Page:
|Category 4 major hurricane (SSHWS/NWS)|
|Formed||August 31, 2018|
|Dissipated||September 18, 2018|
|(Extratropical after September 17)|
|Highest winds||1-minute sustained: 150 mph (240 km/h) |
|Lowest pressure||937 mbar (hPa); 27.67 inHg|
|Fatalities||24 direct, 30 indirect|
|Damage||$24.23 billion (2018 USD)|
|Areas affected||West Africa, Cape Verde, Bermuda, East Coast of the United States (especially the Carolinas), Atlantic Canada|
|Part of the 2018 Atlantic hurricane season|
Hurricane Florence was a major tropical cyclone, powerful and Cape Verde hurricane in the Atlantic that caused severe and extensive damage in the Carolinas in September 2018. The storm threatened the East Coast of the United States with major and catastrophic flooding, especially in the Carolinas. The sixth named storm, the third hurricane, and the first major hurricane of the 2018 Atlantic hurricane season. Florence first came off from Africa as a tropical wave on August 30, 2018.
On August 31, the tropical wave became a tropical depression. It became Tropical Storm Florence on September 1, 2018.
The storm strengthened to a major hurricane on September 5, and then strengthened to a Category 4 hurricane with estimated maximum sustained winds of 130 mph later that day.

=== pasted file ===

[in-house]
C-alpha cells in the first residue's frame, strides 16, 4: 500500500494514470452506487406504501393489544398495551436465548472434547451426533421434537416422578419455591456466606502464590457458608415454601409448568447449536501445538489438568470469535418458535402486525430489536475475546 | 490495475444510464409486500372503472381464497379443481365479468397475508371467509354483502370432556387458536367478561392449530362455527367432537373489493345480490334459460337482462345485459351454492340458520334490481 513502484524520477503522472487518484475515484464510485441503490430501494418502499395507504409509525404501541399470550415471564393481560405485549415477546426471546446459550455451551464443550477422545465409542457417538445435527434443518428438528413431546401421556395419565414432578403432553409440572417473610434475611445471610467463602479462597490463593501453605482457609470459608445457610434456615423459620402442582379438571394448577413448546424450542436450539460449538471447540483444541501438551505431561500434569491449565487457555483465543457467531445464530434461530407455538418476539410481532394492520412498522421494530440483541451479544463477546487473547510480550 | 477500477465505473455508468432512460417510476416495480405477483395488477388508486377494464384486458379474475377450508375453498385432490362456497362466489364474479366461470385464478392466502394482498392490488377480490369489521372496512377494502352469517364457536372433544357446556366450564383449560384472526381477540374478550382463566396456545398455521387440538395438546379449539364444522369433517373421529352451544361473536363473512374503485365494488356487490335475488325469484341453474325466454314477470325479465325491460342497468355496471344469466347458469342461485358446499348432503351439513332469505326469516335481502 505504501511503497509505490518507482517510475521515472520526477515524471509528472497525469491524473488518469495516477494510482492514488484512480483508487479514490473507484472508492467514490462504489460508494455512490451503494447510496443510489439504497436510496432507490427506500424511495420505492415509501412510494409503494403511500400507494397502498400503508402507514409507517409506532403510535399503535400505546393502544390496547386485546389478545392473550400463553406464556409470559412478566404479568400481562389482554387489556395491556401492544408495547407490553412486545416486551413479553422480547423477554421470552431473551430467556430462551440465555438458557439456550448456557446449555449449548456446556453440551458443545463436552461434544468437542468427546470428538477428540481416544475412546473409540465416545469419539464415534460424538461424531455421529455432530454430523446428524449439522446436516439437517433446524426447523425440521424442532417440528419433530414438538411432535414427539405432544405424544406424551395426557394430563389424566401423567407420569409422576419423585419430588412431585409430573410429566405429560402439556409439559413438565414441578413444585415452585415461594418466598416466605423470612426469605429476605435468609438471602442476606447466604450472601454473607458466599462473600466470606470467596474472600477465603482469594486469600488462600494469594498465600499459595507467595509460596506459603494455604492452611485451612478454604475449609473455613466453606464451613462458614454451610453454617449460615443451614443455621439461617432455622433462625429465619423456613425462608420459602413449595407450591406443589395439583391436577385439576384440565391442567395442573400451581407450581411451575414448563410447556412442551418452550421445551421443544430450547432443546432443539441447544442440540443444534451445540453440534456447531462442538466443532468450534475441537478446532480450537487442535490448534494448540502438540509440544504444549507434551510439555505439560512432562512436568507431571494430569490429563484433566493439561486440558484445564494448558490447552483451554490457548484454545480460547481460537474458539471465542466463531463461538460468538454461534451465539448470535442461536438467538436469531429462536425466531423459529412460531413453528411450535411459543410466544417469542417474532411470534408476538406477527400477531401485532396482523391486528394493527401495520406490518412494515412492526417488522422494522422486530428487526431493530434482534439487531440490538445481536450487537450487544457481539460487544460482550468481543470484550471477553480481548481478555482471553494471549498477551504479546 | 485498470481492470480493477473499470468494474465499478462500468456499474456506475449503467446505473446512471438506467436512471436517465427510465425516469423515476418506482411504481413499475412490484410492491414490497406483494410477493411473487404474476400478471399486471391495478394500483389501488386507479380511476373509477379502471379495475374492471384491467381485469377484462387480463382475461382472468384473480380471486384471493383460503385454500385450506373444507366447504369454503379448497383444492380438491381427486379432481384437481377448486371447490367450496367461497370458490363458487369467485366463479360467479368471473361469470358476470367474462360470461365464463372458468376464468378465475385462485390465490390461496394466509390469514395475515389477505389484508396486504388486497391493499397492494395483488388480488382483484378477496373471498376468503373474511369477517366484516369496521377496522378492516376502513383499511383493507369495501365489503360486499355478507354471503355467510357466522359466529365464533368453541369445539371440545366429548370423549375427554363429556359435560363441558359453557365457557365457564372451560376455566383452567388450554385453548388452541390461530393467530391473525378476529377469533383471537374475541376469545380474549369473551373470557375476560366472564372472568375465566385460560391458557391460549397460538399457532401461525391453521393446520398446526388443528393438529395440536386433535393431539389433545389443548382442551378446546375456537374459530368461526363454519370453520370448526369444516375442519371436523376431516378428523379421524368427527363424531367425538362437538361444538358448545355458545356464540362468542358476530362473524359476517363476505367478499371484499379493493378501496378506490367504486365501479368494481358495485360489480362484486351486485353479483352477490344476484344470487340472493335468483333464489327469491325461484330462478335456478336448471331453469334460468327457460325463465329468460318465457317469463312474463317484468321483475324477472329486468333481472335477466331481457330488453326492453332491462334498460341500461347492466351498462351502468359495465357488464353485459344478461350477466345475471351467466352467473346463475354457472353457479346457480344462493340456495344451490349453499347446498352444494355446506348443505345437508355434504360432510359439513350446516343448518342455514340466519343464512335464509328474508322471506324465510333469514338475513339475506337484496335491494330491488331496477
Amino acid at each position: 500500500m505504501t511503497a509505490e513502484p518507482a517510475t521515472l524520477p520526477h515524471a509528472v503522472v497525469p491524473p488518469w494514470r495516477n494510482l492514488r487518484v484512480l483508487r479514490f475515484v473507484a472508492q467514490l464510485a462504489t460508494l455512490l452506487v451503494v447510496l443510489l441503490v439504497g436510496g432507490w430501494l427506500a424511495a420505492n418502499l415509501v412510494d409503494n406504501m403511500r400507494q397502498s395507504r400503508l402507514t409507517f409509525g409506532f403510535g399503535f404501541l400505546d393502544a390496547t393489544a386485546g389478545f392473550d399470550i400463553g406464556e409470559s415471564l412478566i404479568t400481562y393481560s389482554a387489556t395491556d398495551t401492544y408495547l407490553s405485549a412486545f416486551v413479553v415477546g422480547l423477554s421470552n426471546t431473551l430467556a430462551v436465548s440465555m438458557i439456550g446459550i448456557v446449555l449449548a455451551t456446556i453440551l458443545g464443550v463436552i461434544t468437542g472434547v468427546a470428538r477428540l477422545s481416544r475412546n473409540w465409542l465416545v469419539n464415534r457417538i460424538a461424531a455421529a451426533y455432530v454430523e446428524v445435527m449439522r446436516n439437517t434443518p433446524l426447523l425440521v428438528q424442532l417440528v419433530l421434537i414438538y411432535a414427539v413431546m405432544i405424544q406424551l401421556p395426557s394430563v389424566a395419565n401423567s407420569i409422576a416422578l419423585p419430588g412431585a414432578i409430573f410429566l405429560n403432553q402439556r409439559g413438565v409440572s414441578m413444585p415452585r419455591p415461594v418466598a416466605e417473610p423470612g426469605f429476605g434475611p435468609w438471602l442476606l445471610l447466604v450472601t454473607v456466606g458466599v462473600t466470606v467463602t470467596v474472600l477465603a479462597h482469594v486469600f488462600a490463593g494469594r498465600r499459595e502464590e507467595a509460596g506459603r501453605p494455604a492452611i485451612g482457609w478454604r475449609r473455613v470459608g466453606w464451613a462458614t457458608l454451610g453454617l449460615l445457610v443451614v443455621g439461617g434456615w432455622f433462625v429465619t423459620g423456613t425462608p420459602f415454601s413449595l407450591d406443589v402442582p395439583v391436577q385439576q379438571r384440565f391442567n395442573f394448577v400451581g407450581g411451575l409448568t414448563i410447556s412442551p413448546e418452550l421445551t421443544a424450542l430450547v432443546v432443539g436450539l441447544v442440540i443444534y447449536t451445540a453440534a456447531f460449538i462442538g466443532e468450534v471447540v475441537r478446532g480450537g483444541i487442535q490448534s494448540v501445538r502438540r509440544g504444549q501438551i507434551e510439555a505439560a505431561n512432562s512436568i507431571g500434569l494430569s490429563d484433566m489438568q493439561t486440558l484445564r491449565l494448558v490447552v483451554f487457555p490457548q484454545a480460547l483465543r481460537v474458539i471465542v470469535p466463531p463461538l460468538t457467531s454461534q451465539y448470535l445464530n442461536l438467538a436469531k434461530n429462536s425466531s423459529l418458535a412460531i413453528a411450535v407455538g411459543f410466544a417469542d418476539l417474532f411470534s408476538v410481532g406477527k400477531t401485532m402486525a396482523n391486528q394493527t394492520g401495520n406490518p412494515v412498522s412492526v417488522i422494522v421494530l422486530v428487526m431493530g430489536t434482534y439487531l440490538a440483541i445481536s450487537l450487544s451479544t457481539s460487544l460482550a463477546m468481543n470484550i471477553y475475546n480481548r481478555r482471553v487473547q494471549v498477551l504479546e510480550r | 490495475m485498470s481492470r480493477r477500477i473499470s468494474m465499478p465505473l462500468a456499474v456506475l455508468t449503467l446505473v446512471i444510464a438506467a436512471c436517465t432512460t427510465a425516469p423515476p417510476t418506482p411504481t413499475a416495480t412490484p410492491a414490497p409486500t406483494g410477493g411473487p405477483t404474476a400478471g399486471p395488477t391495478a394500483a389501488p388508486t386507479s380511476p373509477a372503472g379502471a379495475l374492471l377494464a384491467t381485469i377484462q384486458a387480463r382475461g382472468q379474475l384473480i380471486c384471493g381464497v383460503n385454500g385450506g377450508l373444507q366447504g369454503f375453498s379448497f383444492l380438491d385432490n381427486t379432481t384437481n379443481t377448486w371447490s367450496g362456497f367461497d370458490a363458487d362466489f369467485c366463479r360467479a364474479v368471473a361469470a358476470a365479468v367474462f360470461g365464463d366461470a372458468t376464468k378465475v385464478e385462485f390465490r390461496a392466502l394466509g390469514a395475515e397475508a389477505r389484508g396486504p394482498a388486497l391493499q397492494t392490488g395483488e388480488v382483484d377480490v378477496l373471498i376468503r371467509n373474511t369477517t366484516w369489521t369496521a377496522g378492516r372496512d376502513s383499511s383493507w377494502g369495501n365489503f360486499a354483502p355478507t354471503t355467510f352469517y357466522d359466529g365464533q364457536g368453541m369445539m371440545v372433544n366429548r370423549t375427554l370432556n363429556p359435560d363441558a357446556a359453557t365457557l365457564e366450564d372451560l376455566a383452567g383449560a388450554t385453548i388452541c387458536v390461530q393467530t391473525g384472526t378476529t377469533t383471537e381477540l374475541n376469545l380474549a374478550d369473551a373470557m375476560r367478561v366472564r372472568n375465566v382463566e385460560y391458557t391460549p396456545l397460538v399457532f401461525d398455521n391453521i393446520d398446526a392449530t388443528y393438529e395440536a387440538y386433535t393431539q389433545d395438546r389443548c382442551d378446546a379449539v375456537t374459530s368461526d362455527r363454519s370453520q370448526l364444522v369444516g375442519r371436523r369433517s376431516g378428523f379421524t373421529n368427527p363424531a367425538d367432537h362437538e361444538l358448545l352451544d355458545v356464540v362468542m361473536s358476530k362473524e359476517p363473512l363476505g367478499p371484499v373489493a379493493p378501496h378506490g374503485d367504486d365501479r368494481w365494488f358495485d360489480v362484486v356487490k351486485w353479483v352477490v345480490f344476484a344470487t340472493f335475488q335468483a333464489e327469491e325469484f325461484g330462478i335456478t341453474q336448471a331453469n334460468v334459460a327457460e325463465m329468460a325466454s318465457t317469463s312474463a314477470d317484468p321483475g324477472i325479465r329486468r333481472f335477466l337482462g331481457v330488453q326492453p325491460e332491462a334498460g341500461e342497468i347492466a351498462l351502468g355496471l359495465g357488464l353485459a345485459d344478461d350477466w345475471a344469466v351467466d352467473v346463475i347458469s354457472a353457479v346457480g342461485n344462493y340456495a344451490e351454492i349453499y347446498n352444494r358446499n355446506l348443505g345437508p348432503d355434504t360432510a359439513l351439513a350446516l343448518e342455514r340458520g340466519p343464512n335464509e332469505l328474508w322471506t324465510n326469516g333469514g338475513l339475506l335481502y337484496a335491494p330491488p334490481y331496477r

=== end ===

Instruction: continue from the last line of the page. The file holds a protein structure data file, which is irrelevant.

The state Governors of North Carolina, South Carolina and Virginia declared a state of emergency for each state. It was becoming evident that the hurricane might strike South or North Carolina as a major hurricane.
Florence later weakened to a strong tropical storm. However, the storm later strengthened back to a hurricane. This time, it strengthened to 140 miles per hour, stronger than it was before.
On September 10, 2018, mandatory evacuations were issued in certain parts of North Carolina, South Carolina and Virginia.
On September 11, 2018, tropical cyclone watches were posted for the North and South Carolina coastlines.
The storm made a slow landfall (7 km/h) on September 14 as a Category 1 hurricane. It had heavy rain. It took energy and water from the warm Gulf Stream near the coast for one day. When the storm was inland, it weakened to a tropical depression.
Florence had a wind speed of 140 mph and a central pressure of 939 millibars, but from post-analysis it had a wind speed of 150 mph.
Damage from Florence was estimated at $24 billion (2018 USD). There were 53 deaths from Florence.
Retirement[change | change source]
On March 20, 2019, the World Meteorological Organization retired the name Florence due to severe and very expensive damage it caused along its track, particularly in the Carolinas, and it will never again be used for another Atlantic hurricane. It will be replaced with Francine for the 2024 season.
References[change | change source]
- ↑ SC Preps for Possibility of a Large-Scale Disaster as Florence Grows into Hurricane (Report). The State. Retrieved September 9, 2018.
- ↑ Hurricane Florence is Posing an Extreme Threat to Southeast and Mid-Atlantic (Report). The Washington Post. Retrieved September 9, 2018.